Radio Sputnik’s Loud and Clear speaks with Askia Muhammad, Final Call journalist and news director of Pacifica Radio's WPFW station in Washington, DC, activist and author Eugene Puryear, and scholar and historian Dr. Anthony Monteiro, about Ali’s life and radical legacy, and what lies at the root of mainstream media’s attempt to whitewash him.
"What people are celebrating is a life of courage,” said Monteiro,”a life dedicated to extreme generosity towards the poor and oppressed, a man who was principled and kind, a person who is probably the greatest cultural and sports figure of modernity, he was a world transformative figure, and I don’t think we’ll ever see the likes of Muhammad Ali again.”
Puryear said that Ali’s popularity endures because America’s continued racial, economic and political issues make his example necessary.
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"Jim Crow was a long time ago, but it wasn’t that long ago," he began, "so ultimately the issues of racism still sticks with us." Puryear explained that a part of Ali’s importance is the positive impact he had on Black America’s collective psyche. "Being the heavyweight champion, which was considered the baddest, toughest man alive, to succeed in this element of masculinity when your community has been stripped of it, has this relevance that stretches throughout the ages, which is why people like Muhammad Ali and Malcolm X always pop up as youth icons, no matter how much time passes, because when young people are standing up and saying 'we want to be counted,' this it what they embody."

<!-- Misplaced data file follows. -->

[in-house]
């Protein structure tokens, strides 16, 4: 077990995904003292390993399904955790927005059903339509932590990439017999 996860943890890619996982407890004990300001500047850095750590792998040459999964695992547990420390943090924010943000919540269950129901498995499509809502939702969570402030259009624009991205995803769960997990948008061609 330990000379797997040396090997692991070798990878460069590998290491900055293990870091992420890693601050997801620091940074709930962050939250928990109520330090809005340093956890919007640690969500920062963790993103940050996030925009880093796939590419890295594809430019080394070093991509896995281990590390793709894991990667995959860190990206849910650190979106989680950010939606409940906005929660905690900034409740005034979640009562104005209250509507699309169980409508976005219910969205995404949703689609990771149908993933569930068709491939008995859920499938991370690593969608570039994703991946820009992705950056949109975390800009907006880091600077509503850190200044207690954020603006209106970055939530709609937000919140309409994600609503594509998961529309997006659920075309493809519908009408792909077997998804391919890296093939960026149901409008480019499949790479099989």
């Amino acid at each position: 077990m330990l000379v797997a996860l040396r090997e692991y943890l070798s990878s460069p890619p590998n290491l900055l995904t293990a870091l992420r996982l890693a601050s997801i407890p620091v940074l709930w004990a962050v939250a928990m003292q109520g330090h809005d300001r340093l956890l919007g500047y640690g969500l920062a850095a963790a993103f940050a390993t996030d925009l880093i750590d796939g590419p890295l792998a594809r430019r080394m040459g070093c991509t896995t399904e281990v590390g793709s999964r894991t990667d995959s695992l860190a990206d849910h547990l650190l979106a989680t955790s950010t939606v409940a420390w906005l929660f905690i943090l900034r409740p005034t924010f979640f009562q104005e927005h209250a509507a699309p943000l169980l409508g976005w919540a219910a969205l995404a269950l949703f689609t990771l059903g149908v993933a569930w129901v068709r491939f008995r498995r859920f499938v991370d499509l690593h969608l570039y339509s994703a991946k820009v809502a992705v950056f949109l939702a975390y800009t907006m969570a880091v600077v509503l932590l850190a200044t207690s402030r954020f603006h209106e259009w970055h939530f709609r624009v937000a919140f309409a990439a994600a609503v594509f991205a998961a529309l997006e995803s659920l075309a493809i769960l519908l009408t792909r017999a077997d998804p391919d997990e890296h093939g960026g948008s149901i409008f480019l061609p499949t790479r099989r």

Host Brian Becker pointed out that very little mention has been made of the "vociferous opposition" Ali faced as a result of his anti-war stance, commenting that, “he wasn’t always America and the world’s most-beloved person, he was scorned and treated with contempt.” Continued Photos of Muhammad Ali Funeral Service as they now reach the cemetery.
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Monteiro agreed, saying that Ali’s refusal to serve in Vietnam "turned the tide" of public opinion of the war in America and helped instill a new militancy young Black Americans.
Monteiro"He opposed white supremacy on principle. He stood up for the dignity and human rights of Black people, on principle. He opposed an imperialist, genocidal war, conducted by the very people that oppress Black people here, on principle," he said.
Muhammad added that a part of what made Ali a symbol of resistance was his willingness to sacrifice everything for his beliefs.
Monteiro"Muhammad Ali gave up everything." he said, "Unlike other leaders at that time, he had something to lose."
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Becker asked about the role of athletes in the Civil Rights Movement, pointing out that Paul Robeson, Jackie Robinson and other black athletes have also had their histories sanitized.
Monteiro suggests that Ali is most like Robeson, because they both had an international outlook. He pointed to Ali’s solidarity work with Palestinian liberation and the anti-apartheid movement in South Africa.
"So Muhammad Ali is this great anti-imperialist and anti-colonialist, and the ruling elite just can’t wrap their heads around the enormity of his impact on world humanity…"